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Is Value Investing Dead?

by , 21 October 2020
Is Value Investing Dead?
If you type in ‘value investing' in Google, you'll find numerous articles claiming “value investing is dead”.

It's no surprise investors feel this way.

Growth stocks like the tech superstars have by far been the biggest winners in recent years - significantly outperforming their value peers.

With the continuous advancements in technology, you'd expect growth stocks to continue their stellar rally in the future.

While that may be the case, you shouldn't ignore value stocks today.

Here's why…

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“The easiest money I’ve ever made”
 
Benjamin Graham uncovered this investment secret in the 1930’s.
 
Warren Buffett uses it… and his partner, Charlie Munger uses it…
 
And Sir John Templeton made $100 million in six months with this strategy...
 
He called it the “easiest money” he ever made.
 
He was 88 years old when he said that.
 
Now regular investors can use this investment strategy to pull in large sums of money.
 
 
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The “saving grace” for value investors
 
Economic crises, market declines, and extreme market volatility are all unnerving for most investors.
 
However, times of high uncertainty and fear also create excellent investment opportunities – especially in value stocks.
 
The last two major market crashes – the dot.com bubble burst and the 2008 Financial Crisis – prove this…
 
 
You can see value stocks outperform their large cap peers after a crisis. In some cases, the numbers have been substantially higher.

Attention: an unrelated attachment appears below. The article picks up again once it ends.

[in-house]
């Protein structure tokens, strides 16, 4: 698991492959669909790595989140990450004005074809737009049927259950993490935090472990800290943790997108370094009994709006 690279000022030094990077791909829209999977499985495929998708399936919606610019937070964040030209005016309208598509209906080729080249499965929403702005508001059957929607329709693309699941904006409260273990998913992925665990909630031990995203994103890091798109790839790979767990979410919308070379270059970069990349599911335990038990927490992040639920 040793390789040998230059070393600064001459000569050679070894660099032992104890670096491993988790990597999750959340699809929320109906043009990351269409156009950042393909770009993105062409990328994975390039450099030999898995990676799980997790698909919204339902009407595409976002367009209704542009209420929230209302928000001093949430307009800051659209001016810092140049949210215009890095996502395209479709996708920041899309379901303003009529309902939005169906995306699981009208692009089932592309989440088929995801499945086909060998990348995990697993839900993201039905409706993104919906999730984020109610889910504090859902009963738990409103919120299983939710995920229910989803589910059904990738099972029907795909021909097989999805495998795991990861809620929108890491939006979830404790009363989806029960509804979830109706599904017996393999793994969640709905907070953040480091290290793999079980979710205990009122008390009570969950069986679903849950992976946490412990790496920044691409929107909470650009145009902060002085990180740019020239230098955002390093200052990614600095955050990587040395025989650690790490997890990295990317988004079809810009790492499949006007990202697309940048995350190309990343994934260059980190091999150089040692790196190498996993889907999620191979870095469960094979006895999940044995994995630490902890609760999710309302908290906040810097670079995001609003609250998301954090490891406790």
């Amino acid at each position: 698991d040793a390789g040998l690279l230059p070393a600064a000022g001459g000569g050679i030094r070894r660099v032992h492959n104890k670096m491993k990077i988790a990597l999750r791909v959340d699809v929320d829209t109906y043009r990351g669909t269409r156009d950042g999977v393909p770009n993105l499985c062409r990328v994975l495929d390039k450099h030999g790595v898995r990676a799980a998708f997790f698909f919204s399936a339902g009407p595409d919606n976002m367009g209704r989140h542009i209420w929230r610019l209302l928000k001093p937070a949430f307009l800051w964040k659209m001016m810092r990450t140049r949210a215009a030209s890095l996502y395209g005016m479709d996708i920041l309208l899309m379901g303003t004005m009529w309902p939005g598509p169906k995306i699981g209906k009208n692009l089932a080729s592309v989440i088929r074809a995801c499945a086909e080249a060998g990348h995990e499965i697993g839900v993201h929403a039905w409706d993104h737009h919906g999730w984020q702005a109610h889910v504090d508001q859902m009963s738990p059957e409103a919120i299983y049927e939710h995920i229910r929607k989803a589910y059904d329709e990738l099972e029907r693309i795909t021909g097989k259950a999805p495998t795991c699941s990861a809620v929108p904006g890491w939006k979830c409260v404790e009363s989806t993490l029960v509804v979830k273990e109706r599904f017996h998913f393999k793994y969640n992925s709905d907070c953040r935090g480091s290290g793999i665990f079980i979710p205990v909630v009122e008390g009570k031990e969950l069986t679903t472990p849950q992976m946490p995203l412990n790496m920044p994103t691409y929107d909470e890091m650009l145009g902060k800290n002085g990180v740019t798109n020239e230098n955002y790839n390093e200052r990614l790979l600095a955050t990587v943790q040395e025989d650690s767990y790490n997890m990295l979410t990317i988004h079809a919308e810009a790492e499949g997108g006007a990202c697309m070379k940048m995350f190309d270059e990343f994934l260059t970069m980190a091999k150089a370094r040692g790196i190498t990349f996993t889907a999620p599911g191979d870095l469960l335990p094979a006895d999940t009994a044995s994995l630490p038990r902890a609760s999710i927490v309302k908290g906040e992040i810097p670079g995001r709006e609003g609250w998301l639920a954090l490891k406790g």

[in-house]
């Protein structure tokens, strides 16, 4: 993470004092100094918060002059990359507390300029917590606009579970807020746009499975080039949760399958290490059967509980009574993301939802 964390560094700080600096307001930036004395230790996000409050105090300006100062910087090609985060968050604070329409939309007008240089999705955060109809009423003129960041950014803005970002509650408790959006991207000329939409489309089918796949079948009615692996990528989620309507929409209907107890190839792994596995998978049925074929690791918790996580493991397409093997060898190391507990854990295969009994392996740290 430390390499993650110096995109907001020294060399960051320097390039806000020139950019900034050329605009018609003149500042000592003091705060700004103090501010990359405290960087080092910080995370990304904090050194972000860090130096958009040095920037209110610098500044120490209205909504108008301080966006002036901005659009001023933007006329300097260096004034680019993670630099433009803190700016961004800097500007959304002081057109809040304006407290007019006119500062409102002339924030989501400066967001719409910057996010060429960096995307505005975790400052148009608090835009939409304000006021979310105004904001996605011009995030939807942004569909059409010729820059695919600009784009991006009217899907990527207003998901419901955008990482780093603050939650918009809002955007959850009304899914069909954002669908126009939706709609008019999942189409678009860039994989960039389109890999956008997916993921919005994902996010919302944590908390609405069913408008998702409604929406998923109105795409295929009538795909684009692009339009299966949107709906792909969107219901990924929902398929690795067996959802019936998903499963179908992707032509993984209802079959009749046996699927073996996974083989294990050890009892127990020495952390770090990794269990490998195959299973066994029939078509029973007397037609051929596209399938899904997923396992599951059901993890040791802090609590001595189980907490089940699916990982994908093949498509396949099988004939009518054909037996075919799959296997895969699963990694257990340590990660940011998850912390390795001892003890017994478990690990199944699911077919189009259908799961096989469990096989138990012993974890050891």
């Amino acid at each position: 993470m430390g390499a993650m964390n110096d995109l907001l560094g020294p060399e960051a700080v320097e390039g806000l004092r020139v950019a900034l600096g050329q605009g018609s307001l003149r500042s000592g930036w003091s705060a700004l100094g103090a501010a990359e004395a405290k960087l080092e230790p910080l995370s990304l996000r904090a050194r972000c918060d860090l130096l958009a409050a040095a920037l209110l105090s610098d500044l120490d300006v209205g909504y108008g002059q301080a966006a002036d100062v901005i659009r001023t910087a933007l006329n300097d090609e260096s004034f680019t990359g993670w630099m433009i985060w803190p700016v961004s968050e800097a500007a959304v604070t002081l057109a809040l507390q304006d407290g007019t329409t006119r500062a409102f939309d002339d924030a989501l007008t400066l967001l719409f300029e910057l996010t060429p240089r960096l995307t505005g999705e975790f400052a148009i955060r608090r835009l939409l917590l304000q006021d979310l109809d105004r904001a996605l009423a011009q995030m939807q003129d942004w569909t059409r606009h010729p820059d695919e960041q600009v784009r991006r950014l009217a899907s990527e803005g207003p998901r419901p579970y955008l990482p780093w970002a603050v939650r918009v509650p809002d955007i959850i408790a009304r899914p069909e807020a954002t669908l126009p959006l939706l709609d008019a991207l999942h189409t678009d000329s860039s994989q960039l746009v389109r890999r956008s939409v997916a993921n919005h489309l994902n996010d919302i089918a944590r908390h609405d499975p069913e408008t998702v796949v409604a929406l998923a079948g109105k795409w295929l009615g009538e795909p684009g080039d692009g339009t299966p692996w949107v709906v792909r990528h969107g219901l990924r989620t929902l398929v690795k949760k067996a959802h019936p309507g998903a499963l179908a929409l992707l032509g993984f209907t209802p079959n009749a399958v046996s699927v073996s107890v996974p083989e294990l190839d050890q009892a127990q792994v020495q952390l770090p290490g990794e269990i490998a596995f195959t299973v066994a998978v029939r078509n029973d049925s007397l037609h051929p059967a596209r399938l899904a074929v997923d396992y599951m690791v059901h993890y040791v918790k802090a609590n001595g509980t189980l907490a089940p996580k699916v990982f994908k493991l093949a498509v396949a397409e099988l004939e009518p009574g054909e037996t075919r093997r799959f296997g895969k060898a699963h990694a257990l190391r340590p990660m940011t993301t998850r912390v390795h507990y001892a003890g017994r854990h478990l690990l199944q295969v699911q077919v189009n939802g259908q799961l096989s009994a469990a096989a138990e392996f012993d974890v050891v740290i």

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READ: The last five pickpocket trades in a row made investors a massive 420.38% return in the month of September… Find out more here.
 
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The reason for this is simple…
 
Massive market crashes tend to create extreme mispricing in value stocks, which become attractive to investors.
 
In fact, this is a valuable lesson I learnt from one of my favourite investors, Benjamin Graham.
 
 
After the stock market crash of 1929, Graham focused on companies trading at low valuations relative to their fundamentals like net asset value, earnings and cash flow.
 
And his investment approach worked well helping him generate a 21% average return for 20 years.
 
It even helped successful investors like Warren Buffett, Walter Schloss, Irving Kahn and William J. Ruane build their own fortunes.
 
Now I can’t guarantee value will repeat their outperformance once the Covid-Crisis settles...
 
But in the past, smaller value stocks have done far better than their larger counterparts during the recovery from market crashes.
 
So, is Value Investing Dead after all?
 
Most definitely not. In fact, there are many mispriced stocks that are about to outperform the markets like never before. You can read more about these stocks in my new report by going here…
    
See you next week.
 
Joshua Benton,
Managing Editor, Real Wealth
 
P.S. I’ve earmarked 3 of the best Ben Graham value investments on the stock market today, go here to claim them.


Is Value Investing Dead?
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